The reason you don't see many broken ones is the same reason you don't see many broken low end bikes from other companies. They quickly become a money pit when the unsealed US bb, or unsealed headset, or unsealed hubs start to fail. The majority of parents buying a bike of that quality don't have the knowledge to fix them. So they take it to a bike shop, who quote them parts and labour, and you're quickly looking at close to the retail price of the bike. So, the kid either quits, or the parents buy a better bike.
Either that, or the kid gets into bmx, and starts upgrading parts, or saves for a decent complete or second hand custom.

The frames are probably no worse than any other complete of the same price. But the components are bad. The spec is a lot lower than they make it out to be.

With regards to the amount of followers each company has, I'd bet those figures are very skewed, depending where you got them.
There's a lot of kids just starting out, brands like mafia and hyper appeal to them. A lot of those kids/fanboys/fangirls don't ride, they just think it's cool. It's like comparing an underground musician to a pop star. More popular doesn't mean better. Those brands do things that appeal to kids, and that's how they sell. I've never heard anyone say a hyper complete is good build quality, or even the aftermarket parts.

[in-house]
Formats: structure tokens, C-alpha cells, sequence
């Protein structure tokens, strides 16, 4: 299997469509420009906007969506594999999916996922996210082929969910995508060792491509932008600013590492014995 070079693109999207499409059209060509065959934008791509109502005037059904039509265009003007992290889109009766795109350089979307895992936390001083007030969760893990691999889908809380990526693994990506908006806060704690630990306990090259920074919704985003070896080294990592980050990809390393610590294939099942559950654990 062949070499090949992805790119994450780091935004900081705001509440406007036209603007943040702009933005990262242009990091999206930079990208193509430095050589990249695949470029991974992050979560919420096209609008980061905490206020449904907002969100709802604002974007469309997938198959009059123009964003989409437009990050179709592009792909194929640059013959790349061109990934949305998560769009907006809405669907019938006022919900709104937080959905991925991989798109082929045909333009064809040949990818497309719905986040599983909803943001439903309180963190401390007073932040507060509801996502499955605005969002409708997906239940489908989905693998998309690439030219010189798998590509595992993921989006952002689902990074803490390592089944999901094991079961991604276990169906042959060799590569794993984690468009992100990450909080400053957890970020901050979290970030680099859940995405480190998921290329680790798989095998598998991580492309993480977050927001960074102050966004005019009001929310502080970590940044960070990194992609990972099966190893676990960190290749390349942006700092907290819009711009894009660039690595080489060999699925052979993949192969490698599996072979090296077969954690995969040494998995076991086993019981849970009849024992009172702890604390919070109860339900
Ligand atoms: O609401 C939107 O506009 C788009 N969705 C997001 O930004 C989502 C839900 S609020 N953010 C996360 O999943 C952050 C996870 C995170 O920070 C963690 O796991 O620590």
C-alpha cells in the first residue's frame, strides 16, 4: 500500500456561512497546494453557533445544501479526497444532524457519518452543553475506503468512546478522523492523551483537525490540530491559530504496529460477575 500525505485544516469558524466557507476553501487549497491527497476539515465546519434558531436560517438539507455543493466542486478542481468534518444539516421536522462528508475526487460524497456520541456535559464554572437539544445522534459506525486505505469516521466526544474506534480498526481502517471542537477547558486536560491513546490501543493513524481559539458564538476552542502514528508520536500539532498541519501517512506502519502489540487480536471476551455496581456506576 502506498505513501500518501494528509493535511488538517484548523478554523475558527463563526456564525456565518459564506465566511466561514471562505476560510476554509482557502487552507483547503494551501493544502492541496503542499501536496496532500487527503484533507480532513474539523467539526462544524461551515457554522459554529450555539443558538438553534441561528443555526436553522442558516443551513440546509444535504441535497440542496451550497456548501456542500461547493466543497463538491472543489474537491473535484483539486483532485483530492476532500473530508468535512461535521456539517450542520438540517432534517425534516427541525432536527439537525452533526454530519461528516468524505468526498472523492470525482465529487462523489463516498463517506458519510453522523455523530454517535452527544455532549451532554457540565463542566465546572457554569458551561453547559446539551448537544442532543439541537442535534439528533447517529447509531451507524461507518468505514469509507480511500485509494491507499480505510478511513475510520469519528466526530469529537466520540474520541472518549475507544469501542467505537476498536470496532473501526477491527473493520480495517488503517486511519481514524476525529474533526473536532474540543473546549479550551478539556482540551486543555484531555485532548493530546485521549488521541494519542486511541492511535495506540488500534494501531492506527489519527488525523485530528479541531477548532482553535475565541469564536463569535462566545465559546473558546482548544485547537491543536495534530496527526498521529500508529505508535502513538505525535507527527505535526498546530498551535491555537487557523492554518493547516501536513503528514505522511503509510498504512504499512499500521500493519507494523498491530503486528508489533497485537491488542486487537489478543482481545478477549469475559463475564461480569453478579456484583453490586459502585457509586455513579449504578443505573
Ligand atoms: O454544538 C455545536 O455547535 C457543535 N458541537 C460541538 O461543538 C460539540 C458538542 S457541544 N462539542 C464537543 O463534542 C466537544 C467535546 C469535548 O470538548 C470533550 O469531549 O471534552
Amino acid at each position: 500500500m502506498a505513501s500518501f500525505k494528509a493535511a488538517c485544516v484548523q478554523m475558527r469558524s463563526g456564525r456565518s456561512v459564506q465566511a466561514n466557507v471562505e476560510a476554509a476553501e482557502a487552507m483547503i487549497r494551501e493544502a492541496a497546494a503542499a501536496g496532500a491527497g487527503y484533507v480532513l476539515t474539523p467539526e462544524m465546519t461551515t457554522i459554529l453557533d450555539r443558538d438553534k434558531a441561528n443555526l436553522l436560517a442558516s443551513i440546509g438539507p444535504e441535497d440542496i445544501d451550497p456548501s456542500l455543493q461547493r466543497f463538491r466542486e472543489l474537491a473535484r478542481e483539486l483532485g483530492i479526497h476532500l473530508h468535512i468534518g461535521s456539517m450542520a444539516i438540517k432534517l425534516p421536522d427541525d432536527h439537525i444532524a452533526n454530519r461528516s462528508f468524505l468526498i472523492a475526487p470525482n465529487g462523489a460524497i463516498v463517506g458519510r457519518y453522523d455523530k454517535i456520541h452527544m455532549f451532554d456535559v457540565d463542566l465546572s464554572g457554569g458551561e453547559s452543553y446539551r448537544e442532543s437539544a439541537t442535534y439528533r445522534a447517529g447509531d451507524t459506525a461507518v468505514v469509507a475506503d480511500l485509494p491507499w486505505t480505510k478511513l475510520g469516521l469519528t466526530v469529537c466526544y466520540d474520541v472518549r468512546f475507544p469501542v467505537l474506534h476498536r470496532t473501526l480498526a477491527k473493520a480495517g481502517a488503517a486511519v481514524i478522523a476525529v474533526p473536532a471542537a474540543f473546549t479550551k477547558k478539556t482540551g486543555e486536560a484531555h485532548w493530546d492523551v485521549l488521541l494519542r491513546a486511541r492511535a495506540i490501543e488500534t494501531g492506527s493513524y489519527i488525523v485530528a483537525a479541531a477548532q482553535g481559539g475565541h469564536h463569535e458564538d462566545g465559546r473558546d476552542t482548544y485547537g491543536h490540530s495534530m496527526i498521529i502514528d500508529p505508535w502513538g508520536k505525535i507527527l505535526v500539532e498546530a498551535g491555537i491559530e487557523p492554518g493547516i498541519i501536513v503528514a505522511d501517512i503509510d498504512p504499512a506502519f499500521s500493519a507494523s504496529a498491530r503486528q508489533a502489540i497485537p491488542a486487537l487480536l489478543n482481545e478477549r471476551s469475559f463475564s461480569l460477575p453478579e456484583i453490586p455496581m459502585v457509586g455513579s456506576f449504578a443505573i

Other brands have a very dedicated fan base. I bet s&m make more money from the older guys that have been following them since the early 90's, than mafia do from the school kids that have a short attention span and no income.

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5/8/2017 10:59 AM

I'm in no way saying that lots of followers = a good bike, but it gives you an idea of the companies focus to its marketing, pure and simple, and it will sell bikes, it may not sell bikes that get ridden much, but it will sell bikes, the stats were grabbed from instagram

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5/8/2017 11:15 AM

weegaz22 wrote:

I'm in no way saying that lots of followers = a good bike, but it gives you an idea of the companies focus to its marketing, ...more

To be fair, I bet the majority of their followers don't know anything about quality. They just see the name and the appealing colours. I bet if you were to look through their followers 50% or more probably don't even ride. They're probably all kids with fidget spinners.